New gambling restrictions issued
China’s Ministry of Culture and Tourism has issued a notice banning gambling content from gaming parlors, machines, and devices.
devices that allow small wagers, betting odds, or the ability to maximize earnings will be forbidden
The notice, dated November 6, states that the new gambling restrictions will come into play on January 1, 2020. This means that devices that allow small wagers, betting odds, or the ability to maximize earnings will be forbidden in the country from next year.
The new rules will also apply to devices such as slot machines that automatically decide the results for the customer, as well as any token-based games that convert gaming credit to cash. The restrictions will also see the withdrawal of ‘steel balls’, a nod to the popular Japanese slot machine game Pachinko.
Reflecting the national spirit
In its notice, titled Measures for the Management of Gaming Equipment, the ministry calls on gambling and gaming machine makers to respect the traditional values of Chinese culture. This includes adhering to core socialist values and developing games that offer independent intellectual property.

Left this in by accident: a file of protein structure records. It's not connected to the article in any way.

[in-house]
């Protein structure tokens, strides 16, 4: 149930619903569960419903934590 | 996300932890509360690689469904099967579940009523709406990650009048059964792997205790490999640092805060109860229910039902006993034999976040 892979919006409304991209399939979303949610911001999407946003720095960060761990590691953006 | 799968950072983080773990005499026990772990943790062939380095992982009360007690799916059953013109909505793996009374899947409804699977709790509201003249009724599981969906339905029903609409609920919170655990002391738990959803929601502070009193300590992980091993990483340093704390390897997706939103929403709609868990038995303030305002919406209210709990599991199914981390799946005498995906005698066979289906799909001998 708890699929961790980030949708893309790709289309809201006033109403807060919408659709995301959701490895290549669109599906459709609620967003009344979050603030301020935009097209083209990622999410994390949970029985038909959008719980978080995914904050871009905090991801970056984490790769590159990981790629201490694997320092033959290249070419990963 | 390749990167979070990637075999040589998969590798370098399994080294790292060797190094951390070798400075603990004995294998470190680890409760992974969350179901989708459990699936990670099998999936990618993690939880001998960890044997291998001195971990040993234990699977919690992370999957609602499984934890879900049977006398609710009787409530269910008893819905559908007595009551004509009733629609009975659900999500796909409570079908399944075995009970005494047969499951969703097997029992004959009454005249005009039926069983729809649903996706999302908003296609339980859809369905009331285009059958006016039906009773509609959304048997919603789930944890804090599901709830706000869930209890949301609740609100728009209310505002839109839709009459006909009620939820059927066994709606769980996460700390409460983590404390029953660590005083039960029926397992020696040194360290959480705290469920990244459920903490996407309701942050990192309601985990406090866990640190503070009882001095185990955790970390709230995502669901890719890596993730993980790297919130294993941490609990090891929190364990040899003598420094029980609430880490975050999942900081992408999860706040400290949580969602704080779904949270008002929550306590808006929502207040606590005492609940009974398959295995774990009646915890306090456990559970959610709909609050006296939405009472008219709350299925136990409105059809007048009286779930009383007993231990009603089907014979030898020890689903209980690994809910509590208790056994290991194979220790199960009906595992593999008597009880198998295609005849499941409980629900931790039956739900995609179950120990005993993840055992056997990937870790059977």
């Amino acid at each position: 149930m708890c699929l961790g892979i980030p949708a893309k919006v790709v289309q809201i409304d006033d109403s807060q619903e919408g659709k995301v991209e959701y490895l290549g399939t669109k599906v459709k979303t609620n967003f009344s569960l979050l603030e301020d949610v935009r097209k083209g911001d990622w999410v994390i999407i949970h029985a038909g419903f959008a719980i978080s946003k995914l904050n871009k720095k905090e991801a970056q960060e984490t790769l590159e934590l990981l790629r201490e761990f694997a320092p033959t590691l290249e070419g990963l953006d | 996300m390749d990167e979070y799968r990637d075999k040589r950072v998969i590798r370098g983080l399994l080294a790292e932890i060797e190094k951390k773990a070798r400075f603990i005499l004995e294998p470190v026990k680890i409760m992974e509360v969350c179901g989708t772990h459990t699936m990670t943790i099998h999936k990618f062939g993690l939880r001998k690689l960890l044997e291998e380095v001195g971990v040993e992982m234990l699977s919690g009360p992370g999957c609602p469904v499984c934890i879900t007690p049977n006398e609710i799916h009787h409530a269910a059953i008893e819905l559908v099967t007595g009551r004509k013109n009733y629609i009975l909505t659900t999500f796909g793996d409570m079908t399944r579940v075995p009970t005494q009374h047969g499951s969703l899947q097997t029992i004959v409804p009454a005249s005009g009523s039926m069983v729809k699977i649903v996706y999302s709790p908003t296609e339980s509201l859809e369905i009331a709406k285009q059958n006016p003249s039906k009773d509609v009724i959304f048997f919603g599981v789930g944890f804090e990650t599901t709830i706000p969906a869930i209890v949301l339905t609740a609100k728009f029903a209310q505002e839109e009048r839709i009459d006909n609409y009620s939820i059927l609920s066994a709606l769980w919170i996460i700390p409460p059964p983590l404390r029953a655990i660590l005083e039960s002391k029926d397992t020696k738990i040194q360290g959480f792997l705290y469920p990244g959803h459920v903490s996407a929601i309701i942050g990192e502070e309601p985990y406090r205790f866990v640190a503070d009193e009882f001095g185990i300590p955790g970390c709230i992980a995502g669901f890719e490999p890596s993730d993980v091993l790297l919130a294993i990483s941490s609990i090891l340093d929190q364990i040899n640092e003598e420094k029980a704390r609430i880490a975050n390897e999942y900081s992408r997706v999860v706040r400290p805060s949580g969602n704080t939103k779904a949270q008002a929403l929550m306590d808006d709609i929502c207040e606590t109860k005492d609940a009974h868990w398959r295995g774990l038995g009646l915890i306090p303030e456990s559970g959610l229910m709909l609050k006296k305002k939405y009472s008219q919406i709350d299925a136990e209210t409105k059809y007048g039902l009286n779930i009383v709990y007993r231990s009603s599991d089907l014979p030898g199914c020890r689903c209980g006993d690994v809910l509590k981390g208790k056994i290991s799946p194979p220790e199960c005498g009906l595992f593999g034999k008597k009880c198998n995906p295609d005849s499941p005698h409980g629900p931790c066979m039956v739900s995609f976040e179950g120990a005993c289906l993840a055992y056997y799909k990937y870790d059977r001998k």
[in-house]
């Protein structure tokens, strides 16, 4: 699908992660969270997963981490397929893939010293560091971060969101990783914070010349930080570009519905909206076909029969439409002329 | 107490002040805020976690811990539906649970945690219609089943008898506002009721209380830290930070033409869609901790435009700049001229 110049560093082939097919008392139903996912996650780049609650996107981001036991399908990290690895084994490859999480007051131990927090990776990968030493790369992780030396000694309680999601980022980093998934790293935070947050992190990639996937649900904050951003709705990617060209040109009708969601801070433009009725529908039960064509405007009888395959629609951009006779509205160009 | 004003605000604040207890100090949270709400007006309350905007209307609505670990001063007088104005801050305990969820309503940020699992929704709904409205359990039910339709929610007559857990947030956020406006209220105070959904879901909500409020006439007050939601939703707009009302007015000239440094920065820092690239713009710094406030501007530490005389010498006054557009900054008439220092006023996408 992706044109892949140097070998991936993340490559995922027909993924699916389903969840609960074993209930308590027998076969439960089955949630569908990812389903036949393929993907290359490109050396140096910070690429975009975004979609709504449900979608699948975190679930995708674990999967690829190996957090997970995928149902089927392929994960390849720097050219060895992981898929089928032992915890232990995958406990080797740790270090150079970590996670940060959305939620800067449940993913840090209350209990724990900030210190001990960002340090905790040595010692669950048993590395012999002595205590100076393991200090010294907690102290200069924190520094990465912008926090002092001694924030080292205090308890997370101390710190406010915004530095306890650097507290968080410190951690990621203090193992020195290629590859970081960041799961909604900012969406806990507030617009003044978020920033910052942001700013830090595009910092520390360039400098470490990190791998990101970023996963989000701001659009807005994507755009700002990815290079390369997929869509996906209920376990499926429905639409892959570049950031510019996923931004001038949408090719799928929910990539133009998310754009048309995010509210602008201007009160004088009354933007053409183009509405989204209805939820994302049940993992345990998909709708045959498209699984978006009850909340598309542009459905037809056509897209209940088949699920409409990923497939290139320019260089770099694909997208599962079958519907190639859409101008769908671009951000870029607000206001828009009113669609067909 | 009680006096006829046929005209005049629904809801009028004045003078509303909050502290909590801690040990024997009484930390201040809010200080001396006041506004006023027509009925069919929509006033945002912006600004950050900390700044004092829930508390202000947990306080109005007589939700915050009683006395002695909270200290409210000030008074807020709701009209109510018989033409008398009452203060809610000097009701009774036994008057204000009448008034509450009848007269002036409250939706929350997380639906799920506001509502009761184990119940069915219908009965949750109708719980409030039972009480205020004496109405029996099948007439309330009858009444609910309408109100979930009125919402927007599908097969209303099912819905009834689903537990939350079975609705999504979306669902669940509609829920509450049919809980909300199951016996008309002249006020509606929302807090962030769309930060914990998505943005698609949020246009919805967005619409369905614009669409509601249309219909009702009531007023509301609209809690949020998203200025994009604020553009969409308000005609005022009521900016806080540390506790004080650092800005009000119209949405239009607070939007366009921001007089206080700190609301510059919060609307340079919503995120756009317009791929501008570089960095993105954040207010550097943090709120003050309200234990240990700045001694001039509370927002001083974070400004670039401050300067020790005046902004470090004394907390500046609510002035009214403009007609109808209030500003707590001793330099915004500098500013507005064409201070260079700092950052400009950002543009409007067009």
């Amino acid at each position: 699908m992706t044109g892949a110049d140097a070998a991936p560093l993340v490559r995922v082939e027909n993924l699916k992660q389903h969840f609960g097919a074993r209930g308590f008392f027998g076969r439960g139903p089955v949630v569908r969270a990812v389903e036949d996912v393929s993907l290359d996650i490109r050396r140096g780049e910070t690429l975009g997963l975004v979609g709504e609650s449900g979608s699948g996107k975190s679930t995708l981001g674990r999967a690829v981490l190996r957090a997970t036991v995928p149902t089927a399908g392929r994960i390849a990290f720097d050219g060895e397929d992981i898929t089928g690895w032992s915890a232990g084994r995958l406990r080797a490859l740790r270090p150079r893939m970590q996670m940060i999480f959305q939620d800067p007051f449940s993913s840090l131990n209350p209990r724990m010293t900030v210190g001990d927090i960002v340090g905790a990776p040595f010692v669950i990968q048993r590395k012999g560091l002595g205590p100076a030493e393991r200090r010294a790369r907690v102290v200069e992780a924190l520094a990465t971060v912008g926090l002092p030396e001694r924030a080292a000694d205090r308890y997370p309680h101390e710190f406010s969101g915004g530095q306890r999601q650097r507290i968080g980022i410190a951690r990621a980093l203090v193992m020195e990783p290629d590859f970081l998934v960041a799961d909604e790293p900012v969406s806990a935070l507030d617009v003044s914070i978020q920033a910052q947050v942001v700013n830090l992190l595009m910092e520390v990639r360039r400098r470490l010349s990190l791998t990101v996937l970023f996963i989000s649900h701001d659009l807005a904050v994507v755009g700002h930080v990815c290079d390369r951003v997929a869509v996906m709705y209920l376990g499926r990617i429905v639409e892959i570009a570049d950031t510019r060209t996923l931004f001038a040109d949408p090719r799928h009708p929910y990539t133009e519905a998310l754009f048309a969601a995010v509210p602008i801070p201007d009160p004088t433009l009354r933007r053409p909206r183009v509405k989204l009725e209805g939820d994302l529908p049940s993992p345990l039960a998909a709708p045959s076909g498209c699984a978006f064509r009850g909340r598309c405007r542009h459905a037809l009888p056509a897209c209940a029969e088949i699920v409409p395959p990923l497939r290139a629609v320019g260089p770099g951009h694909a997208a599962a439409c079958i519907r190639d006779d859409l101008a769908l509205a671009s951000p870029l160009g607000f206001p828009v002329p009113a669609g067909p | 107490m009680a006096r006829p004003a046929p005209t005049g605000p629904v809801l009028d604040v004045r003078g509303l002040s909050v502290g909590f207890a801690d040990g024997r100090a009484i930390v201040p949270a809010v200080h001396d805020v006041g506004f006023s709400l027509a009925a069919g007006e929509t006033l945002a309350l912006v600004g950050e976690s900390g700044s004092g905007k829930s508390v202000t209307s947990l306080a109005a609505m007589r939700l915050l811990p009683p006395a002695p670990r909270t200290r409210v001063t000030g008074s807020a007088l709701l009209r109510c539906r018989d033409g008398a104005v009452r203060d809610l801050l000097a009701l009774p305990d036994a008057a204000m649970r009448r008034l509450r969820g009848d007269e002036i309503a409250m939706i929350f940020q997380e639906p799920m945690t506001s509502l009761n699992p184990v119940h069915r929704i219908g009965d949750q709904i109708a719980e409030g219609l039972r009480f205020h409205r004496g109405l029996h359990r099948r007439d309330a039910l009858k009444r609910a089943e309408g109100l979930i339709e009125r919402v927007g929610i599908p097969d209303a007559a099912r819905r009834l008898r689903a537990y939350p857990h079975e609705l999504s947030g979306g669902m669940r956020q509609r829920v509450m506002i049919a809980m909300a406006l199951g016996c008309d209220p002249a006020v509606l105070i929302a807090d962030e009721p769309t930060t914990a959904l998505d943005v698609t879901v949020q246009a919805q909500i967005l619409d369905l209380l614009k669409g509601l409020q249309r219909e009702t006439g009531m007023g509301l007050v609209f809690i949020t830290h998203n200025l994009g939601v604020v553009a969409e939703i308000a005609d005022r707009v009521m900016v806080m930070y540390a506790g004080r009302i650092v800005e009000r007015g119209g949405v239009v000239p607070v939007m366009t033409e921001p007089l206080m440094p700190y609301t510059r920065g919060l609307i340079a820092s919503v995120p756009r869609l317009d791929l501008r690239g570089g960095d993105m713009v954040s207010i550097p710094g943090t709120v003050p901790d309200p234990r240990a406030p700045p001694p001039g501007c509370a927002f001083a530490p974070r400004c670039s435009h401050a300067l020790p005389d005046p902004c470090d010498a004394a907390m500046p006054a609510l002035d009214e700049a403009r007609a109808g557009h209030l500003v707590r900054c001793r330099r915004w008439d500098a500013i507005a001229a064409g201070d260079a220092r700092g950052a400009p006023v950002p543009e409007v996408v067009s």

Gambling in all its forms is currently illegal on the Chinese mainland, with the exception of two state-run lotteries.
games that allow physical prizes will be required to have their winning odds displayed
The document also outlines the various conditions attached to some methods of entertainment. Plush-toy crane and claw machines or any games that allow physical prizes will be required to have their winning odds displayed in the vicinity.
Ban goes further for youth
The ministry’s notice also highlights the prohibition of under-18s from having anything to do with equipment that uses odds or games of chance.
Minors will only be allowed to enter premises which hold this type of equipment on state holidays. The restriction aligns with the Chinese authorities’ firm belief that casinos and similar gambling establishments are “improper” for people under the age of 18 to use independently or for a long time.
According to the Chinese government, the new measures have been introduced to protect mental health and clear internet space.
The ministry’s notice states that if anyone is found in violation of the law after it kicks off on January 1, they risk disciplinary action. Penalties include being put on the “blacklist of cultural markets”.